Differences between Reg A and Reg D in terms of the ongoing obligations of the issuer

There are significant differences in terms of the ongoing obligations of the issuer.

Reg A requires companies to file ongoing reports with the SEC and provide periodic updates to investors. This includes filing annual, semi-annual, and current reports on Form 1-K, Form 1-SA, and Form 1-U, respectively. These reports include financial statements, management’s discussion and analysis, and other information about the company’s operations and performance. The SEC may also conduct periodic reviews of the company’s ongoing compliance with securities laws.

Reg D, on the other hand, has less stringent ongoing reporting requirements. Companies are not required to file ongoing reports with the SEC, but they are still required to file a Form D notice with the SEC and any applicable state securities regulators within 15 days after the first sale of securities. This notice includes basic information about the offering such as the names and addresses of the company and its management, the type and amount of securities offered, and the names of the investors. However, the issuer still must comply with anti-fraud provisions of federal securities laws.

Advantages of Reg A

Here are some advantages of Reg A:

  • Ability to raise a larger amount of money: Reg A allows companies to raise up to $50 million in a 12-month period from any type of investor, without registering the securities with the SEC. This is a relatively high limit, and it can be especially beneficial for early-stage companies that are looking to raise significant amounts of capital or for companies that are looking for a way to increase liquidity for the issuer’s securities.
  • Ability to attract a wider range of investors: Reg A allows companies to fundraise from any type of investor, regardless of their accreditation status. This means that both accredited and non-accredited investors can participate in the offering. This can be beneficial for companies that are looking to raise capital from a wide range of investors, including retail investors. This is similar to Reg CF offerings, but without Reg CF’s requirement that all transactions go through a registered portal.
  • Less restrictive rules on advertising and general solicitation: Reg A allows for more flexibility in advertising and general solicitation than Reg D, which can be beneficial for companies that want to reach a larger audience of potential investors.
  • Potential to increase liquidity for the issuer’s securities: Reg A allows for the securities to be traded on an exchange, which can increase liquidity for the issuer’s securities and may also increase the value of the securities.

It’s important to note that while Reg A has these advantages, it also comes with more stringent ongoing reporting requirements, and more time and cost for compliance. Therefore, companies should consider their specific needs and resources before choosing to use Reg A for their fundraising efforts.

Advantages of Reg D

Here are some advantages of Reg D:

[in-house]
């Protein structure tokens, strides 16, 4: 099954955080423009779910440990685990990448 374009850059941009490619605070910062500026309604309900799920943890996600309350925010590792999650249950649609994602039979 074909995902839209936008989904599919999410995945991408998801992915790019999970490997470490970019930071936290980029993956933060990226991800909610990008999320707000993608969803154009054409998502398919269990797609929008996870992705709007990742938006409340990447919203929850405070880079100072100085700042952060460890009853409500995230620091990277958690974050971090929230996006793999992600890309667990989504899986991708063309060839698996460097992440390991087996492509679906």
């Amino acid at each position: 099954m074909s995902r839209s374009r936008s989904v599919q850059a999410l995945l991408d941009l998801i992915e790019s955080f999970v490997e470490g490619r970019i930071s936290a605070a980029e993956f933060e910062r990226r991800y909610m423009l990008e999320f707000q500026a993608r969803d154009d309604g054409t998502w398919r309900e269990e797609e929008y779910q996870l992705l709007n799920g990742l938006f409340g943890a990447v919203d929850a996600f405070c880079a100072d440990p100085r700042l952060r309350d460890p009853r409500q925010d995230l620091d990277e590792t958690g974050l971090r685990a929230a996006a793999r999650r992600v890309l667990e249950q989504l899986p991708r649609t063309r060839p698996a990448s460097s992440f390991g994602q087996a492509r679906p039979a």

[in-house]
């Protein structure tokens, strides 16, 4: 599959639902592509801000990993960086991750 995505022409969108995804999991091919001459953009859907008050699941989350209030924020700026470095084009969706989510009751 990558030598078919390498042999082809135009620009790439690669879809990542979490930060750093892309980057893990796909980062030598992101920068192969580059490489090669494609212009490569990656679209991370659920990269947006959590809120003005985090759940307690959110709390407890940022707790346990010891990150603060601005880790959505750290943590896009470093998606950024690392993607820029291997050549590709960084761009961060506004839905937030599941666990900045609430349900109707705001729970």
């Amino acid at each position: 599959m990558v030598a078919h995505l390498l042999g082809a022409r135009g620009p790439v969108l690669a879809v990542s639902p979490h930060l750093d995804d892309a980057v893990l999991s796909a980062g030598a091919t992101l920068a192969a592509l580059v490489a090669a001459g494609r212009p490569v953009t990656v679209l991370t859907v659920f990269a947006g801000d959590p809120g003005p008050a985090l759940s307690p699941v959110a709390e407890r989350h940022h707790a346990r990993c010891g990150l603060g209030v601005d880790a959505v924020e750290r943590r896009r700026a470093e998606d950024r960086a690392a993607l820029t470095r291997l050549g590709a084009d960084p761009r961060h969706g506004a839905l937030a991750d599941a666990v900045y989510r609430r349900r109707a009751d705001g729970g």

• Ability to raise an unlimited amount of money: Reg D allows companies to raise an unlimited amount of money from accredited investors and non-accredited investors (under Rule 506b), without registering the securities with the SEC. Reg D offerings can also be combined with Reg S offerings opening the possible investor-base to the whole world. This can be beneficial for companies that are looking to raise money from a smaller number of investors, such as family and friends, or for companies that are looking for a less restrictive way to raise capital.
  • Less restrictive rules on advertising and general solicitation (if 506c): Reg D offers an option of 506c which allows for general solicitation and advertising, this can be beneficial for companies that want to reach a larger audience of potential investors.
  • Less ongoing reporting and compliance requirements: Reg D has less stringent ongoing reporting requirements than Reg A, and companies are not required to file ongoing reports with the SEC.
  • Up to 35 non-accredited investors (if 506b): Reg D offers an option of 506b, which allows companies to raise an unlimited amount of funds, including from non-accredited investors, without registering the securities with the SEC. However, there cannot be a general solicitation (aka no advertising).

Choosing between Reg A and Reg D

When choosing between Reg A and Reg D, it’s important to consider a variety of factors, including the amount of money that needs to be raised, the types of investors that will be targeted, and the level of ongoing compliance and reporting that the company is willing to take on. Companies may also want to consult with legal and financial professionals who can provide additional guidance.

In conclusion, Reg A and Reg D are both exemptions to securities registration that can be used for fundraising. Both have their own advantages and disadvantages and it’s important for companies to understand the key differences between them before deciding which one to use. Additional resources can be found on the SEC’s website and by consulting legal and financial professionals who can provide guidance.